Tickets are $10 at the gate. Children ages 5 and under are admitted free.
Hours for Farm Science Review are 8 a.m. to 5 p.m. Sept. 21–22 and 8 a.m. to 4 p.m. Sept. 23. or more information, visit fsr.osu.edu.
LONDON, Ohio—The Ohio State University’s Farm Science Review, which was held online last year because of the pandemic, will return this year to be live and in person for the 59th annual event.
The premier agricultural education and industry exposition is set for Sept. 21–23 at Ohio State’s Molly Caren Agricultural Center, 135 State Route 38, near London.
“While research, teaching, and serving communities throughout Ohio never stopped during the pandemic, we are grateful to once again be in person, working together, to advance our industry,” said Cathann A. Kress, Ohio State’s vice president for agricultural administration and dean of the College of Food, Agricultural, and Environmental Sciences (CFAES).
CFAES is the host of Farm Science Review, which brings in more than 100,000 people annually.
Kress called the event a “critical component of our land-grant mission to provide research-based information and practical education to the people of Ohio and beyond.”
Jacqueline Kirby Wilkins, a CFAES associate dean and the director of the college’s Ohio State University Extension outreach arm, said Farm Science Review gives a “wonderful opportunity” to explore the latest CFAES research.
Featured at the event will be more than 100 educational sessions, including “Ask the Expert” talks; 600 exhibits; the most comprehensive field crop demonstrations in the United States; a career exploration fair; and immersive virtual reality videos of agricultural activities.
There will also be a new online component, said Nick Zachrich, Farm Science Review’s manager. Called “Farm Science Review Live,” it will “bring content from the Molly Caren Ag Center to wherever you are in the world with internet access,” he said.
It’s a next big step in ramping up the event’s digital tools, which in recent years have seen the addition of a mobile app and a digital directory, both designed to help people navigate the grounds.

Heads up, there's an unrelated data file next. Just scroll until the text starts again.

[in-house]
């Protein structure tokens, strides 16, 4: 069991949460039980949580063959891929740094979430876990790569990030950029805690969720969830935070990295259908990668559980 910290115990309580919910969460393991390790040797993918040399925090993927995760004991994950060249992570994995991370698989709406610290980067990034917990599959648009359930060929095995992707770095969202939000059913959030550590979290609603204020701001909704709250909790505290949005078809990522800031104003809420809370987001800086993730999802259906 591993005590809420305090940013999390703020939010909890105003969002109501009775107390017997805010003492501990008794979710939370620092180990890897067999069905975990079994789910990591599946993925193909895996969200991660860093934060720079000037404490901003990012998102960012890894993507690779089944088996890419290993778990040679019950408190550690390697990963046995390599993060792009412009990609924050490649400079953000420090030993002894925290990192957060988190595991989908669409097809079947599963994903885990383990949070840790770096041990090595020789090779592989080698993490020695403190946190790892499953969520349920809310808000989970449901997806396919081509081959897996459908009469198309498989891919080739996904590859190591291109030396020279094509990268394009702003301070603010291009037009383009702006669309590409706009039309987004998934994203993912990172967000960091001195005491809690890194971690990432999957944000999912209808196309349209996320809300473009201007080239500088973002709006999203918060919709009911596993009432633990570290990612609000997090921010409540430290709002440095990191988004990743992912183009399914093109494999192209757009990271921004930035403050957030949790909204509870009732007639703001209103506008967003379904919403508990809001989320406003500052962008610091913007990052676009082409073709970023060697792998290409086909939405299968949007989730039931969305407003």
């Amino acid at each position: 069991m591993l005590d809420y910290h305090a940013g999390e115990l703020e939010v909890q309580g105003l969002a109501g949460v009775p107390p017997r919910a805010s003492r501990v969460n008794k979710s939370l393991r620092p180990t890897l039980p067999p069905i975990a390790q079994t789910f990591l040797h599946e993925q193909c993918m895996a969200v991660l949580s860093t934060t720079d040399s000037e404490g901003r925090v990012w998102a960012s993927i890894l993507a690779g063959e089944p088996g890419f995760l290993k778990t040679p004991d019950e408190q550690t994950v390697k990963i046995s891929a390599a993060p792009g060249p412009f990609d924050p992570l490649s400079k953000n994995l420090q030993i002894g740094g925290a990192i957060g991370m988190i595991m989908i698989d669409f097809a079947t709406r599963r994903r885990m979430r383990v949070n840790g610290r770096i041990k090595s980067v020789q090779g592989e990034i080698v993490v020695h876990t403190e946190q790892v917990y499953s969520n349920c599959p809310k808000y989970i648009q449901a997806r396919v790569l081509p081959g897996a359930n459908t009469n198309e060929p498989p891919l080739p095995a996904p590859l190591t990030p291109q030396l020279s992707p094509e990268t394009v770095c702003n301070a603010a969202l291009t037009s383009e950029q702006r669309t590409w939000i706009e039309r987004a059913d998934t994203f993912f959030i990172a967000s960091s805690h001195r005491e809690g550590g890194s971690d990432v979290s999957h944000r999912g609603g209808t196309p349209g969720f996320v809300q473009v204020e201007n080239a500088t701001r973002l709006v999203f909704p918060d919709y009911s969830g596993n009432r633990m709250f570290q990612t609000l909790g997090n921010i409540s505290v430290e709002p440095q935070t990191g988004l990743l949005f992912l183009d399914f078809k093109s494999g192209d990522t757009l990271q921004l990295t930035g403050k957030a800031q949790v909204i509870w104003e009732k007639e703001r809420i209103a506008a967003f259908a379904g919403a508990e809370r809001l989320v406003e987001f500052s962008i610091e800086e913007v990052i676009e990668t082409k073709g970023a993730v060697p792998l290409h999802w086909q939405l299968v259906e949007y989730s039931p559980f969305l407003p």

“Our staff has strived to make it easier for visitors to find the exhibitors and information they need. But seeing the entire 100-acre exhibit area is a tall task, especially when stopping to discuss business with exhibitors or attend a session,” Zachrich said.
“Farm Science Review Live” will help people see what they might have missed, or will let them go back to watch and learn again, he said.
“It builds on our commitment to use the best tools available to make connections between farmers and other professionals in agriculture with our exhibitors and educators.”
Farm Science Review is back! OSU’s Farm Office Team will be there, and we’ll broadcast the next Farm Office Live from our farm office at the Review. We can’t promise we’ll be able to ignore biscuits and gravy, pork tenderloins, bahama mamas, or milkshakes during Farm Office Live, but we can promise you updates on recent developments in the world of farm management and agricultural law.
The broadcast will be on Thursday, September 23 beginning at 10 a.m. Here’s what’s on the agenda:
Who’s on the Farm Office Live Team? OSU experts ready to help farmers, landowners and agribusiness professionals navigate the issues we all deal with in the farm office. Our team includes:
OSU South Centers is an often overlooked resource for things like Soil and Water, Business Management, Specialty Crops, Co-ops, and Marketing. Click on this link to view their newsletter: South Centers Connections